I recently invited Karen Jones from BioEngagement to write a guest post for us about how best to position new technologies. Over to you, Karen!
Let’s say you have a new technology platform to sell. Should you describe it as “new and never been done before”, or “just like those other guys, but better”?
Positioning: Create a New Market or Segment an Existing One?
Positioning your new technology can make the difference between success and failure, case in point: Research in Motion (RIM) and TiVo, as described in this excellent post by Steve Blank.
In 1997, RIM decided to describe their new handheld communication device as an “interactive pager”, even though it was actually the first wireless email device, because pagers were something that people could understand at the time and therefore it needed very little explanation. There was a ready market there for the taking and RIM succeeded. The device is known as the Blackberry. RIM sales were $15 billion in 2010. In the last ten years they’ve made over $9 billion in profit.
TiVo, on the other hand, hated the idea of describing their technology as just a better VCR and instead carved out an entirely new market of digital video recorders, which took ten years of marketing slog and a loss of $400 million to achieve $240 million in sales in 2010.
So, “new and unprecedented” is not always better.
Technology Innovations: Are They ALWAYS For a New Market?
I mention this because in my field of life science, heralding a new technology as “unique and unprecedented” appears to be the default. Perhaps if the inventors and their shareholders took the guts to swallow their pride and describe their offerings in terms more familiar to their customer base, we would see some improvement in terms of time to adoption and profitability.
Take 23andme, for instance. This cleverly branded startup gained $22M in Series C funding in September this year (a feat in itself) and aims to help people understand what their genes mean by indexing them and highlighting significant findings. Naturally, it didn’t hurt that they got a leg up from Google, but my point here is that instead of harping on about their ground-breaking genome-scanning technology, their home page distills their direct-to-consumer offering as a simple saliva test. Something that everyone can understand.
Newly launched Molplex follows a similar approach, on a fraction of the budget. Under the hood it contains unique virtual chemistry screening technology that allows researchers to identify potential new pharmaceutical compounds or compound fragments that bind to new therapeutic targets and to assess their pharmacokinetic and other critical properties without ever having to leave the desk. On its website it simply calls it “discovery on demand” and lets the researcher walk through its product offerings as if he or she was about to order a new chemical compound from a catalog. We’ll see if this works, but I’m pleased that their complex semantic web-based technology isn’t the first thing you read about when you land on their site.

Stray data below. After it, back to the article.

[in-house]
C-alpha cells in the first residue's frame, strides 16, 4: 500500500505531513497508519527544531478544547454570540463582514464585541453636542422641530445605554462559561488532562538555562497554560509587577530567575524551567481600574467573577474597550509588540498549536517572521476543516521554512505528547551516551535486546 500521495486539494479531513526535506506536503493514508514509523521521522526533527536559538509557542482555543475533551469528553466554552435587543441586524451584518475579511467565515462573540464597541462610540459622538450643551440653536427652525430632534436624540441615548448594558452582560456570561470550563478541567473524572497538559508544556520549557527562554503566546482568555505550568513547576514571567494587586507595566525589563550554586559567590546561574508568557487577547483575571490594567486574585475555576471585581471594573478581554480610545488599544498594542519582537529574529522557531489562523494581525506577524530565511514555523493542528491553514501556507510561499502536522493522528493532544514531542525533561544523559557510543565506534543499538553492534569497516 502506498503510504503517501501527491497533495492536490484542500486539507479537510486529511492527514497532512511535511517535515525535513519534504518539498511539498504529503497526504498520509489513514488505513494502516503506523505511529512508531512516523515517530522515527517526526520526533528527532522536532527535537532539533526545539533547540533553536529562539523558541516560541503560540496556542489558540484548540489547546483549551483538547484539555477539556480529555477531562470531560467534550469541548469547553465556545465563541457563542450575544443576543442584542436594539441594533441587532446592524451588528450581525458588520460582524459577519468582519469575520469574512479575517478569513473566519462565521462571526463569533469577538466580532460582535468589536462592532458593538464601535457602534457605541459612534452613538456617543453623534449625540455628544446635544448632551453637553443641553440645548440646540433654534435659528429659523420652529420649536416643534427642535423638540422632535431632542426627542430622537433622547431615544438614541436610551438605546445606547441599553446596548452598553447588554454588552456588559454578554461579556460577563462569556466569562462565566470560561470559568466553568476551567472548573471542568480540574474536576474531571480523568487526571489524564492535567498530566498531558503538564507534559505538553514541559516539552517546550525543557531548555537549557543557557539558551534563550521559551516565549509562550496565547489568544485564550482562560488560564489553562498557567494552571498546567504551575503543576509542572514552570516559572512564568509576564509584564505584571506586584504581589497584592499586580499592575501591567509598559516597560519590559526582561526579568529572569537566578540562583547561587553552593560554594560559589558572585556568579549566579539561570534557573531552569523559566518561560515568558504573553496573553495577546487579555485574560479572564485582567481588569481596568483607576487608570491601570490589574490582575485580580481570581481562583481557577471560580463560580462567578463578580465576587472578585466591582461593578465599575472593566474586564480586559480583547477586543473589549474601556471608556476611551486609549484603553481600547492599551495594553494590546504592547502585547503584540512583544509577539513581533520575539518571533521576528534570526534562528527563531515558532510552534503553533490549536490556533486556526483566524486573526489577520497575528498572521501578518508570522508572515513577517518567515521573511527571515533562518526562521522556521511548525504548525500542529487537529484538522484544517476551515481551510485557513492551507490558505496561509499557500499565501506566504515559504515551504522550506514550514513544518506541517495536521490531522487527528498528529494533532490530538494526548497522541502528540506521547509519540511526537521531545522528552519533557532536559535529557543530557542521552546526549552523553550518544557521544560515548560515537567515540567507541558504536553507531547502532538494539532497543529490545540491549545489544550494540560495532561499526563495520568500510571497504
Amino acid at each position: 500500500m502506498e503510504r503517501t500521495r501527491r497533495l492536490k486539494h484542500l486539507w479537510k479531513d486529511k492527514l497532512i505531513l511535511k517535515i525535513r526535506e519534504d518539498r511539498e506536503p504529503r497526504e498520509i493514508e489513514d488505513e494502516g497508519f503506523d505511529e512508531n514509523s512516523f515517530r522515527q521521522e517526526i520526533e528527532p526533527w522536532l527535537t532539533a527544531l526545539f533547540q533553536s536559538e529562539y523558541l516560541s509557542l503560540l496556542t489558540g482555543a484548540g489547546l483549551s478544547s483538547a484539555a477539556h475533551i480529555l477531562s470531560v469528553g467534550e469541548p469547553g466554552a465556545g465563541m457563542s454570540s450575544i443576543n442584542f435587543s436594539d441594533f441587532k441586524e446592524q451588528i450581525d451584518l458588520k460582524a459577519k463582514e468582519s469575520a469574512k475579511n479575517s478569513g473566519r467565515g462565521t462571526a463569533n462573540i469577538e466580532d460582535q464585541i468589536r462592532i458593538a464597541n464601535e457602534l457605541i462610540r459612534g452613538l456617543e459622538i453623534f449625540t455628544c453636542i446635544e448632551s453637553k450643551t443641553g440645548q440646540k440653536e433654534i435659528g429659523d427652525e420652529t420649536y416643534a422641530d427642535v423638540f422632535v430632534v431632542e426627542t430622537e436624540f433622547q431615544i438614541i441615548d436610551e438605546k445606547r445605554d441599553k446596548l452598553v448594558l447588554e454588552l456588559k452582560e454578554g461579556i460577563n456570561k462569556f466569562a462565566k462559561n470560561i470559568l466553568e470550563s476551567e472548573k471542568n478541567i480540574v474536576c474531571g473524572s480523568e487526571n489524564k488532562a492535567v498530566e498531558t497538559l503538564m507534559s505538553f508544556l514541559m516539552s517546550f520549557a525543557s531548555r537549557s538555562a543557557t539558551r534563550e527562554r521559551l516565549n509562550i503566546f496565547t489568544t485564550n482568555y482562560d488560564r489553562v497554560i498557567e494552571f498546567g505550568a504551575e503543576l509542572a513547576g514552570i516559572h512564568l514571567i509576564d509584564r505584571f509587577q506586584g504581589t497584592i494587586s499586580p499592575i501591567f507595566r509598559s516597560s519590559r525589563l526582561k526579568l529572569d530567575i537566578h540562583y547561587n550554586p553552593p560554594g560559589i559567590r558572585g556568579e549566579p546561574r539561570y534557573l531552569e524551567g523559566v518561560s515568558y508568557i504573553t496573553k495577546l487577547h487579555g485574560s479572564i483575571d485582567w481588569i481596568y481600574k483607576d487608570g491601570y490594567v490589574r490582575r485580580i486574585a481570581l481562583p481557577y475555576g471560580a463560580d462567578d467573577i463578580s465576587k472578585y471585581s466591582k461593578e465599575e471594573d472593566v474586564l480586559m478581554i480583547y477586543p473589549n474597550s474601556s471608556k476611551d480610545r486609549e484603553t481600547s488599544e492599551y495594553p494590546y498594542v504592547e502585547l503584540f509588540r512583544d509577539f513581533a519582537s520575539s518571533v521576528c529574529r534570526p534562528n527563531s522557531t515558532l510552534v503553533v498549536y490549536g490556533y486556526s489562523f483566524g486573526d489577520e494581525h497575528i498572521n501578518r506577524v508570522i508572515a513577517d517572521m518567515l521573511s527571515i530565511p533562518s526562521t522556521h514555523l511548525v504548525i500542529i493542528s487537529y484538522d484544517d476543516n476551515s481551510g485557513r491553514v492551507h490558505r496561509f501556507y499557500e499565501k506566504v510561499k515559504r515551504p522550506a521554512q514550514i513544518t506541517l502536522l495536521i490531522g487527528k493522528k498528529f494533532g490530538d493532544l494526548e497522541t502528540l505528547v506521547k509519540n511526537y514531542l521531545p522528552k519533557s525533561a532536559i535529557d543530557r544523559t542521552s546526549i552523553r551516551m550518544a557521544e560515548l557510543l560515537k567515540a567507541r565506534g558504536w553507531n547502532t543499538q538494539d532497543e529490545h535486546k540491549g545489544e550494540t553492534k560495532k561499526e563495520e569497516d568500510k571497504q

A Better Antibody Generation Technology
Highly interesting biotech start-up Kymab enters the market with its next generation antibody technology which involves transferring a huge chunk of human genome sequence into a mouse in order to fully replicate the complete diversity of the human immune response. If they get it right, they will be able to tackle the most intractable of human immune diseases and attract technology licensing deals with pharmaceutical giants as well as develop their own antibody therapies. It’s an extension of existing technology which they are calling the “7th generation antibody technology” – i.e. same as the other guys but better. I hope they succeed.
A New Market Requires Education Before Adoption: Is There Time?
There are many life science companies that gone down the route of developing a new market before selling their wares. I worked in the genomics industry before the “biotech bust” and saw huge promise squandered, as it took too long to educate the market and encourage early adoption by the pharmaceutical industry that isn’t known for taking technological risks. Huge databases of human genetic variants known as SNPs, created before anyone had a chance to understand what they might be used for; gene microchips that could be used to identify the differences between disease and normal tissue, yet the market couldn’t recognise a common application. Failures of positioning.
So the next time that you see a new technology that puts its cleverness ahead of a simple and recognizable application, remember the Blackberry and the TiVo and reconsider whether it really is that clever.
Dr Karen Jones is the founder of BioEngagement Ltd, helping lifescience companies to commercialise their innovations through smart business development, marketing and communication strategies. She holds a PhD from UCL, post-doctorate education at Harvard Medical School and over 12 years’ experience in sales and marketing of global life science companies. Follow Karen at @bioengagement.
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